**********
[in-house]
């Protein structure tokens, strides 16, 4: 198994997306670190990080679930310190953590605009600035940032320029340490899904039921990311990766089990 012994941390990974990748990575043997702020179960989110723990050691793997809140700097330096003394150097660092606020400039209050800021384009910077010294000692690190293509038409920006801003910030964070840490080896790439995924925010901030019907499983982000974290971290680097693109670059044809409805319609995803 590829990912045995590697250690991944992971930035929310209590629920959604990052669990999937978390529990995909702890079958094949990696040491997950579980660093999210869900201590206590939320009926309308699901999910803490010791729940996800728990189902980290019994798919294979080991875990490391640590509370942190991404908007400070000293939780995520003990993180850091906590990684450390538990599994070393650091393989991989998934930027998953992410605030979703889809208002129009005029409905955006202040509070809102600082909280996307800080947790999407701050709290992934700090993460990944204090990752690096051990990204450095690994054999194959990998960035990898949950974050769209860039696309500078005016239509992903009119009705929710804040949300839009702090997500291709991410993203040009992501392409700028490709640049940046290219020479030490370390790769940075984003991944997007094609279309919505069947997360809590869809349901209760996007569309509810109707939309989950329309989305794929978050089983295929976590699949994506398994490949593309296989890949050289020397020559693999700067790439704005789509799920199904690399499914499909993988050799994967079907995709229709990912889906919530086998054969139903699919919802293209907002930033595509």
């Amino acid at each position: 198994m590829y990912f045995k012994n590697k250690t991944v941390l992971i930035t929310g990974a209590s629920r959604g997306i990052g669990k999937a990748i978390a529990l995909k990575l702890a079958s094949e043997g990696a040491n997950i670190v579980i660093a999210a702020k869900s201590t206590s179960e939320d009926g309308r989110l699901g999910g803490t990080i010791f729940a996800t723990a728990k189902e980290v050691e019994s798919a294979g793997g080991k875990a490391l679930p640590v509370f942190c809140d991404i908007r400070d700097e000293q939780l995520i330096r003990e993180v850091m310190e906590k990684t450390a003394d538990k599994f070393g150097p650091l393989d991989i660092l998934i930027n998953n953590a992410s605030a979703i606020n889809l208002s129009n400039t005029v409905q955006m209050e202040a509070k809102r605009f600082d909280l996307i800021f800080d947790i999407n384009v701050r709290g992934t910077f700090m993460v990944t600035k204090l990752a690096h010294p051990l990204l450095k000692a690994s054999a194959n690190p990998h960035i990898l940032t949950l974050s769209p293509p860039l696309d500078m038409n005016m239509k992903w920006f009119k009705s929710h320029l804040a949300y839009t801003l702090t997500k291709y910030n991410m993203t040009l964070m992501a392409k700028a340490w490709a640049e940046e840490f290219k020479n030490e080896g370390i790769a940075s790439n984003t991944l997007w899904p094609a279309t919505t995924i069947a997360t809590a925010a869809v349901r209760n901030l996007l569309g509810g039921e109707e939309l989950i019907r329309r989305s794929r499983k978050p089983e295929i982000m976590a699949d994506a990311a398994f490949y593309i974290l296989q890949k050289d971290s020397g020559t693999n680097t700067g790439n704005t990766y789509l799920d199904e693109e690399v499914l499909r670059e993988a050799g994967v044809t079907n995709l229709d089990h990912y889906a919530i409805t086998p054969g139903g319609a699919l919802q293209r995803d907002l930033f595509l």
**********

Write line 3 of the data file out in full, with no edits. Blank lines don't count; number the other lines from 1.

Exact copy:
């Amino acid at each position: 198994m590829y990912f045995k012994n590697k250690t991944v941390l992971i930035t929310g990974a209590s629920r959604g997306i990052g669990k999937a990748i978390a529990l995909k990575l702890a079958s094949e043997g990696a040491n997950i670190v579980i660093a999210a702020k869900s201590t206590s179960e939320d009926g309308r989110l699901g999910g803490t990080i010791f729940a996800t723990a728990k189902e980290v050691e019994s798919a294979g793997g080991k875990a490391l679930p640590v509370f942190c809140d991404i908007r400070d700097e000293q939780l995520i330096r003990e993180v850091m310190e906590k990684t450390a003394d538990k599994f070393g150097p650091l393989d991989i660092l998934i930027n998953n953590a992410s605030a979703i606020n889809l208002s129009n400039t005029v409905q955006m209050e202040a509070k809102r605009f600082d909280l996307i800021f800080d947790i999407n384009v701050r709290g992934t910077f700090m993460v990944t600035k204090l990752a690096h010294p051990l990204l450095k000692a690994s054999a194959n690190p990998h960035i990898l940032t949950l974050s769209p293509p860039l696309d500078m038409n005016m239509k992903w920006f009119k009705s929710h320029l804040a949300y839009t801003l702090t997500k291709y910030n991410m993203t040009l964070m992501a392409k700028a340490w490709a640049e940046e840490f290219k020479n030490e080896g370390i790769a940075s790439n984003t991944l997007w899904p094609a279309t919505t995924i069947a997360t809590a925010a869809v349901r209760n901030l996007l569309g509810g039921e109707e939309l989950i019907r329309r989305s794929r499983k978050p089983e295929i982000m976590a699949d994506a990311a398994f490949y593309i974290l296989q890949k050289d971290s020397g020559t693999n680097t700067g790439n704005t990766y789509l799920d199904e693109e690399v499914l499909r670059e993988a050799g994967v044809t079907n995709l229709d089990h990912y889906a919530i409805t086998p054969g139903g319609a699919l919802q293209r995803d907002l930033f595509l």